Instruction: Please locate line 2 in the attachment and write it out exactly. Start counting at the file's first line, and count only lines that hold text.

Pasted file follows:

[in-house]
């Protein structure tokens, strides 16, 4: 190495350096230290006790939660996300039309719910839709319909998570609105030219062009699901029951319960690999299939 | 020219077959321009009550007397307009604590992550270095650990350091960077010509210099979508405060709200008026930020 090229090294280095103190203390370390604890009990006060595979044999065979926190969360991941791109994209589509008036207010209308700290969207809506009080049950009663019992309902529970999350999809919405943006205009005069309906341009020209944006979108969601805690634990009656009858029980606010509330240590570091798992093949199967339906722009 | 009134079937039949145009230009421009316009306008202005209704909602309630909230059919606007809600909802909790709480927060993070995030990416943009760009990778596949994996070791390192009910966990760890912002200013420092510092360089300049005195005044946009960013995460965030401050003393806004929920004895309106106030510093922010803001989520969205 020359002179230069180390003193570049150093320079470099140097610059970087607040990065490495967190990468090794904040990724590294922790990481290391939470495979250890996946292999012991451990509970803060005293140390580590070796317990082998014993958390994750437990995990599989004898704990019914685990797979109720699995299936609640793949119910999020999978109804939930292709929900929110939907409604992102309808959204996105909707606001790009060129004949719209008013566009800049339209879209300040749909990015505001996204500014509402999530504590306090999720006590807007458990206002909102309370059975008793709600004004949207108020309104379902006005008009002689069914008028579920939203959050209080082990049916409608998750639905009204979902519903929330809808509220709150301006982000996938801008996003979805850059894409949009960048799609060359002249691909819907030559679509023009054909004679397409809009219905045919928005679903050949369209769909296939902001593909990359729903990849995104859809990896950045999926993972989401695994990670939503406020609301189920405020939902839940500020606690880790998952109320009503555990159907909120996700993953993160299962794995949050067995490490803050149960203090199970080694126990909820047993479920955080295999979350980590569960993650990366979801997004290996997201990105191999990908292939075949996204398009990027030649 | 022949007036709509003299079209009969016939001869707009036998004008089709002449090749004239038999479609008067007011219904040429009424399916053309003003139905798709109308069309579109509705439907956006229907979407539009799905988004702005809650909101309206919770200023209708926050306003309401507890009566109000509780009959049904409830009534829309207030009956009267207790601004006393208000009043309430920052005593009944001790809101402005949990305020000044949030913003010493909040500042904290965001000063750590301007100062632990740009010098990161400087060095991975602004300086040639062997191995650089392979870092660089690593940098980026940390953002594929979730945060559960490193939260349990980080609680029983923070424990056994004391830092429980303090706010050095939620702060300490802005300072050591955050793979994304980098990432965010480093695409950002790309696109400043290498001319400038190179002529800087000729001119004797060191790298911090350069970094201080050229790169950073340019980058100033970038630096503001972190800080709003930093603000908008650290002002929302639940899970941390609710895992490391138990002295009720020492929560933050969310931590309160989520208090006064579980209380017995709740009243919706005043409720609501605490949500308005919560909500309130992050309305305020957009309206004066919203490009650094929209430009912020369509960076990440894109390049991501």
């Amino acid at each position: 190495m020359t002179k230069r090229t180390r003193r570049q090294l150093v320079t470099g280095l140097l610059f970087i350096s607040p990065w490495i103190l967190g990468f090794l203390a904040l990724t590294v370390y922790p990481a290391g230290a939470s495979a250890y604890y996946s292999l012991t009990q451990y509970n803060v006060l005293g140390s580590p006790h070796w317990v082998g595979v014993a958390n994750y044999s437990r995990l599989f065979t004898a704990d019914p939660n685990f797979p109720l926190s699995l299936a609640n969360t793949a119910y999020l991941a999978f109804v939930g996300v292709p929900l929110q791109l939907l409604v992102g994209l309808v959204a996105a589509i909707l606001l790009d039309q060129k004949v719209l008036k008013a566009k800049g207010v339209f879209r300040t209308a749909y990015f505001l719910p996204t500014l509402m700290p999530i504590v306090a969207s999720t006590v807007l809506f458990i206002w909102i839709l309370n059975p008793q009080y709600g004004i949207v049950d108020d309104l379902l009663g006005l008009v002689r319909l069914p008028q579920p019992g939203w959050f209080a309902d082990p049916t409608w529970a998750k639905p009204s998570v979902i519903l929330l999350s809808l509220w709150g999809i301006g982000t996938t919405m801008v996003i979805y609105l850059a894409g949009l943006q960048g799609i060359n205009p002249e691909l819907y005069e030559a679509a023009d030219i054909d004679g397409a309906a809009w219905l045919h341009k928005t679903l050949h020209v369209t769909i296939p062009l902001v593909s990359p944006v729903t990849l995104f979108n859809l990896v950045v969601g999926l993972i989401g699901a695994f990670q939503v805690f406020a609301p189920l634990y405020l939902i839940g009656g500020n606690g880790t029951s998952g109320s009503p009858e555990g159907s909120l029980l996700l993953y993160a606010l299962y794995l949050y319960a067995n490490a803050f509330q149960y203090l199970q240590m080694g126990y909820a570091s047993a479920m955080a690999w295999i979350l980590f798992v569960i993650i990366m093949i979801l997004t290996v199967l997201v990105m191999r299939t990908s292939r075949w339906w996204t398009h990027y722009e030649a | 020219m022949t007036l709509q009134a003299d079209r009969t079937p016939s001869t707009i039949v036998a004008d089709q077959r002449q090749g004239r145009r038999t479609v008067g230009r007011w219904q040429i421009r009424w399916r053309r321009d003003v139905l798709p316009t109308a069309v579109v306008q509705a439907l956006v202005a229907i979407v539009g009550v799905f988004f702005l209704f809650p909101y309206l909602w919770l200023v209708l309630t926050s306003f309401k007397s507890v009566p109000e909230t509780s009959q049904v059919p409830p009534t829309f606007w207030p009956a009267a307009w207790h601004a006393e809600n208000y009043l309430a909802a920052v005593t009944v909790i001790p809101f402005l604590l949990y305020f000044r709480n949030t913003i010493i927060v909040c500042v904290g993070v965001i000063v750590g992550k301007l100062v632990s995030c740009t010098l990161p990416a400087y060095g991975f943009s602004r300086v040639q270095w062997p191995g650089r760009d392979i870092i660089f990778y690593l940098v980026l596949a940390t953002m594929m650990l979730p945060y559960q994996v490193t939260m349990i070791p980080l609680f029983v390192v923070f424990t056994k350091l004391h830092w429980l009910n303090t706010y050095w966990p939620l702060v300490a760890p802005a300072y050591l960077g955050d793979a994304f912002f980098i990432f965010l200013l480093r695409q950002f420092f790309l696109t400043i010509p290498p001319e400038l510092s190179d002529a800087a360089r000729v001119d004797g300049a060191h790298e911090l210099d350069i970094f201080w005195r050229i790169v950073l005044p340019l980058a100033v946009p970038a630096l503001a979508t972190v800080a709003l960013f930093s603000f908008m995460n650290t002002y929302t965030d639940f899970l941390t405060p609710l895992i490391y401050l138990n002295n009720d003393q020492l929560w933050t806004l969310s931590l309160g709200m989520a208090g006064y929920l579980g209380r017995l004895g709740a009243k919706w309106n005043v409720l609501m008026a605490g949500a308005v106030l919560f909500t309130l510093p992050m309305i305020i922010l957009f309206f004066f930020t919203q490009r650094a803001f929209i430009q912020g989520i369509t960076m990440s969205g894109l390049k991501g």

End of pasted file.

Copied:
């Protein structure tokens, strides 16, 4: 190495350096230290006790939660996300039309719910839709319909998570609105030219062009699901029951319960690999299939 | 020219077959321009009550007397307009604590992550270095650990350091960077010509210099979508405060709200008026930020 090229090294280095103190203390370390604890009990006060595979044999065979926190969360991941791109994209589509008036207010209308700290969207809506009080049950009663019992309902529970999350999809919405943006205009005069309906341009020209944006979108969601805690634990009656009858029980606010509330240590570091798992093949199967339906722009 | 009134079937039949145009230009421009316009306008202005209704909602309630909230059919606007809600909802909790709480927060993070995030990416943009760009990778596949994996070791390192009910966990760890912002200013420092510092360089300049005195005044946009960013995460965030401050003393806004929920004895309106106030510093922010803001989520969205 020359002179230069180390003193570049150093320079470099140097610059970087607040990065490495967190990468090794904040990724590294922790990481290391939470495979250890996946292999012991451990509970803060005293140390580590070796317990082998014993958390994750437990995990599989004898704990019914685990797979109720699995299936609640793949119910999020999978109804939930292709929900929110939907409604992102309808959204996105909707606001790009060129004949719209008013566009800049339209879209300040749909990015505001996204500014509402999530504590306090999720006590807007458990206002909102309370059975008793709600004004949207108020309104379902006005008009002689069914008028579920939203959050209080082990049916409608998750639905009204979902519903929330809808509220709150301006982000996938801008996003979805850059894409949009960048799609060359002249691909819907030559679509023009054909004679397409809009219905045919928005679903050949369209769909296939902001593909990359729903990849995104859809990896950045999926993972989401695994990670939503406020609301189920405020939902839940500020606690880790998952109320009503555990159907909120996700993953993160299962794995949050067995490490803050149960203090199970080694126990909820047993479920955080295999979350980590569960993650990366979801997004290996997201990105191999990908292939075949996204398009990027030649 | 022949007036709509003299079209009969016939001869707009036998004008089709002449090749004239038999479609008067007011219904040429009424399916053309003003139905798709109308069309579109509705439907956006229907979407539009799905988004702005809650909101309206919770200023209708926050306003309401507890009566109000509780009959049904409830009534829309207030009956009267207790601004006393208000009043309430920052005593009944001790809101402005949990305020000044949030913003010493909040500042904290965001000063750590301007100062632990740009010098990161400087060095991975602004300086040639062997191995650089392979870092660089690593940098980026940390953002594929979730945060559960490193939260349990980080609680029983923070424990056994004391830092429980303090706010050095939620702060300490802005300072050591955050793979994304980098990432965010480093695409950002790309696109400043290498001319400038190179002529800087000729001119004797060191790298911090350069970094201080050229790169950073340019980058100033970038630096503001972190800080709003930093603000908008650290002002929302639940899970941390609710895992490391138990002295009720020492929560933050969310931590309160989520208090006064579980209380017995709740009243919706005043409720609501605490949500308005919560909500309130992050309305305020957009309206004066919203490009650094929209430009912020369509960076990440894109390049991501």